Review: Leaving Christendom for Good: Church-World Dialogue in a Secular Age

Leaving Christendom for Good: Church-World Dialogue in a Secular AgeLeaving Christendom for Good: Church-World Dialogue in a Secular Age by James Gerard McEvoy
My rating: 4 of 5 stars

There can be little doubt in this reviewer’s mind that this work by James McEvoy is tough going. There were times when I found it difficult to grasp, though I suspect that says more about me than about the theologian who wrote it.

I read this book largely because the author will be giving a public lecture that the Parish which I serve hosts each year. It is a work that should be read, however, if for no other reason that it attempts to place the Church and World back into dialogue in an age of secularism. It is a necessary conversation – a dialogue – that needs to take place, particularly on the part of the Church if the Church is to be seen as having any place in the modern world and the public sphere.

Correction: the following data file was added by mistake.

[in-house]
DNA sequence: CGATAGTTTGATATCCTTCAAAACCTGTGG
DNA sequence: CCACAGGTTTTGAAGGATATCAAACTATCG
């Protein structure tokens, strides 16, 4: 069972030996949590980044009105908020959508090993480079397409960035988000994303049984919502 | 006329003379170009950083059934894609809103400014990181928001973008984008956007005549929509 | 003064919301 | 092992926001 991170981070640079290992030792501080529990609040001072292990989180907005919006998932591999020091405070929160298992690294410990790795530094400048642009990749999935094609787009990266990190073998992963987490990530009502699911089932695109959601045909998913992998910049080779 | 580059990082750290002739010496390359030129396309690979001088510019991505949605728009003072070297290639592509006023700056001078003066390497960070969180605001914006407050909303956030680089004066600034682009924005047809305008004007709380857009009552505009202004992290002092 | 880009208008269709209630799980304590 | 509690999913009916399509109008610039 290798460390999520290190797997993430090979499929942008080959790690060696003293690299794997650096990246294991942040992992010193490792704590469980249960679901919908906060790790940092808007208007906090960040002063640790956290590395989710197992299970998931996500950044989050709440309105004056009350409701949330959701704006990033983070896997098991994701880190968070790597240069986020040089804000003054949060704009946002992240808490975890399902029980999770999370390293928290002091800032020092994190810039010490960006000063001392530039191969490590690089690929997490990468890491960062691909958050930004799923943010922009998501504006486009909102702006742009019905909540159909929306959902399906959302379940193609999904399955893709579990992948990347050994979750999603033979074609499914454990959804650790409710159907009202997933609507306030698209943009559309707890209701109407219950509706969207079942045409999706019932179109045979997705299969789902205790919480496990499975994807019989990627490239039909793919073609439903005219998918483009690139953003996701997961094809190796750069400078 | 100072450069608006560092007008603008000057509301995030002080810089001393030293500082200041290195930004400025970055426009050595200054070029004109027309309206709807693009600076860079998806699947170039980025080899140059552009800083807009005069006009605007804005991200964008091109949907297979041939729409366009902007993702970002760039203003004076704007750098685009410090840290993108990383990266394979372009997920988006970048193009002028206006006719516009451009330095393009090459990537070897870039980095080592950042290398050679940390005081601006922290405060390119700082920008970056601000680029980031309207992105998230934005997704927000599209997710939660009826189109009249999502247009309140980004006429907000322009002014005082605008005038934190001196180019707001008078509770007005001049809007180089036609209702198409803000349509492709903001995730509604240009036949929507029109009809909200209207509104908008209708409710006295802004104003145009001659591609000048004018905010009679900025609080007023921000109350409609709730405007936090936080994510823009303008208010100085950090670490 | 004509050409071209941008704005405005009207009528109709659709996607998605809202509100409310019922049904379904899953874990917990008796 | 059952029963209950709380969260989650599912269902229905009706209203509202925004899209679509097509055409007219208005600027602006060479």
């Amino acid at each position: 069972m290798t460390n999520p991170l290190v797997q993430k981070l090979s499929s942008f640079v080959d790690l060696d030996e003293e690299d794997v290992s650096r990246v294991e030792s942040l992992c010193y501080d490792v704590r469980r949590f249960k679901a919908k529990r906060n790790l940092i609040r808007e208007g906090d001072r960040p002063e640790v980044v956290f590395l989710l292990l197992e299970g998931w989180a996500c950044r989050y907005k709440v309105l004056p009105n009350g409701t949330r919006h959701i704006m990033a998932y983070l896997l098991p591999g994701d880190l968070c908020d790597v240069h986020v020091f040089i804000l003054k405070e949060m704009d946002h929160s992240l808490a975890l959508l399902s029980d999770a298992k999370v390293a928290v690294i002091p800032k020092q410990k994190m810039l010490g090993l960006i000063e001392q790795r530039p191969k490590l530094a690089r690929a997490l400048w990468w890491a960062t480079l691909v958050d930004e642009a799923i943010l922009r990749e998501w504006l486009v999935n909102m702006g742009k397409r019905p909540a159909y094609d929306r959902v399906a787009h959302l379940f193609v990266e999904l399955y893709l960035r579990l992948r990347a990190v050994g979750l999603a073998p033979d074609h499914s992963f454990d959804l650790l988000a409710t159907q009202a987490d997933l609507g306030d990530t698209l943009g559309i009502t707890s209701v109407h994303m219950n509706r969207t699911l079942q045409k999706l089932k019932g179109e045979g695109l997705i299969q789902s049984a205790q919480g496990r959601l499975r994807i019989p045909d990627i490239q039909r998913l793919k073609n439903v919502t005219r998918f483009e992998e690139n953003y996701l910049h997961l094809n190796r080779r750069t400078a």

The first part of the work looks at the historical and philosophical development that have occurred in both the Church and the World, and which has lead to the dramatic moment that now confronts the Church in its relationship to the World. Far from seeing all as lost, McEvoy maintains that there is an opportunity for the Church to continue to play a role in the world, not just for believers but for the whole world, if it is prepared to accept that modernity and secularism are not enemies of encounter but rather an opportunity for dialogue.

The second part of McEvoy’s work studies in broader detail the nature of dialogue from a range of perspectives, not least that of the Second Vatican Council, and seeks to show exactly how the Church might dialogue with the world…if it’s prepared to ‘leave Christendom for good’.

This book, as I have already indicated, requires persistence and occasional backtracking in order to fully appreciate what McEvoy is attempting to spell out as the future of Church-World dialogue. It is a necessary task, however, lest the Church become an historical anachronism.

Well worth the effort; very needed in today’s Church and World.

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